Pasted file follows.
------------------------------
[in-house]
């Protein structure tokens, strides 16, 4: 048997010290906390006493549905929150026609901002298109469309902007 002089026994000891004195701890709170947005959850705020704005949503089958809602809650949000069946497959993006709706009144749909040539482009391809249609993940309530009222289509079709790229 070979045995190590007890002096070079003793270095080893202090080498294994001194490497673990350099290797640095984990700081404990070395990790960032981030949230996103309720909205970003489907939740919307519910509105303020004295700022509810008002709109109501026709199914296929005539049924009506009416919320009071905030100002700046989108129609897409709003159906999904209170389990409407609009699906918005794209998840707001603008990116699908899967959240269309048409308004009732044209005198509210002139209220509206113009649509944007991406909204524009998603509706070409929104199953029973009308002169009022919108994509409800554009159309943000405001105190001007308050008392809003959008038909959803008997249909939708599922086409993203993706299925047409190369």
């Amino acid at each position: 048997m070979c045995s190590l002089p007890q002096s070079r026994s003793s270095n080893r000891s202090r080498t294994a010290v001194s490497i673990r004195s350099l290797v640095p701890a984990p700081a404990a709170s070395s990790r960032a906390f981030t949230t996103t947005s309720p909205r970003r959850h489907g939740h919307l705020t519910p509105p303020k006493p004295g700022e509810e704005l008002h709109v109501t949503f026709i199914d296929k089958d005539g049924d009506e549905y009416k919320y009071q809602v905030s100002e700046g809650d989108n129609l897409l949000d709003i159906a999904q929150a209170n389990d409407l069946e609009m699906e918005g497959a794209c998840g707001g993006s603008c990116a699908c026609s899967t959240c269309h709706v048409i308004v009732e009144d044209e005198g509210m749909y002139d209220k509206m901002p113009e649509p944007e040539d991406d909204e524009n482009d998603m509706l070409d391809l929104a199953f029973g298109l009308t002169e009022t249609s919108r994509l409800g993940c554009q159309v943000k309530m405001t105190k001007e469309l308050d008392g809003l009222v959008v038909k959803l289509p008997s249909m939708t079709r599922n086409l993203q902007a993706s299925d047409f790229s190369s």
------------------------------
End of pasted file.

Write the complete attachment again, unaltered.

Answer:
[in-house]
């Protein structure tokens, strides 16, 4: 048997010290906390006493549905929150026609901002298109469309902007 002089026994000891004195701890709170947005959850705020704005949503089958809602809650949000069946497959993006709706009144749909040539482009391809249609993940309530009222289509079709790229 070979045995190590007890002096070079003793270095080893202090080498294994001194490497673990350099290797640095984990700081404990070395990790960032981030949230996103309720909205970003489907939740919307519910509105303020004295700022509810008002709109109501026709199914296929005539049924009506009416919320009071905030100002700046989108129609897409709003159906999904209170389990409407609009699906918005794209998840707001603008990116699908899967959240269309048409308004009732044209005198509210002139209220509206113009649509944007991406909204524009998603509706070409929104199953029973009308002169009022919108994509409800554009159309943000405001105190001007308050008392809003959008038909959803008997249909939708599922086409993203993706299925047409190369």
């Amino acid at each position: 048997m070979c045995s190590l002089p007890q002096s070079r026994s003793s270095n080893r000891s202090r080498t294994a010290v001194s490497i673990r004195s350099l290797v640095p701890a984990p700081a404990a709170s070395s990790r960032a906390f981030t949230t996103t947005s309720p909205r970003r959850h489907g939740h919307l705020t519910p509105p303020k006493p004295g700022e509810e704005l008002h709109v109501t949503f026709i199914d296929k089958d005539g049924d009506e549905y009416k919320y009071q809602v905030s100002e700046g809650d989108n129609l897409l949000d709003i159906a999904q929150a209170n389990d409407l069946e609009m699906e918005g497959a794209c998840g707001g993006s603008c990116a699908c026609s899967t959240c269309h709706v048409i308004v009732e009144d044209e005198g509210m749909y002139d209220k509206m901002p113009e649509p944007e040539d991406d909204e524009n482009d998603m509706l070409d391809l929104a199953f029973g298109l009308t002169e009022t249609s919108r994509l409800g993940c554009q159309v943000k309530m405001t105190k001007e469309l308050d008392g809003l009222v959008v038909k959803l289509p008997s249909m939708t079709r599922n086409l993203q902007a993706s299925d047409f790229s190369s």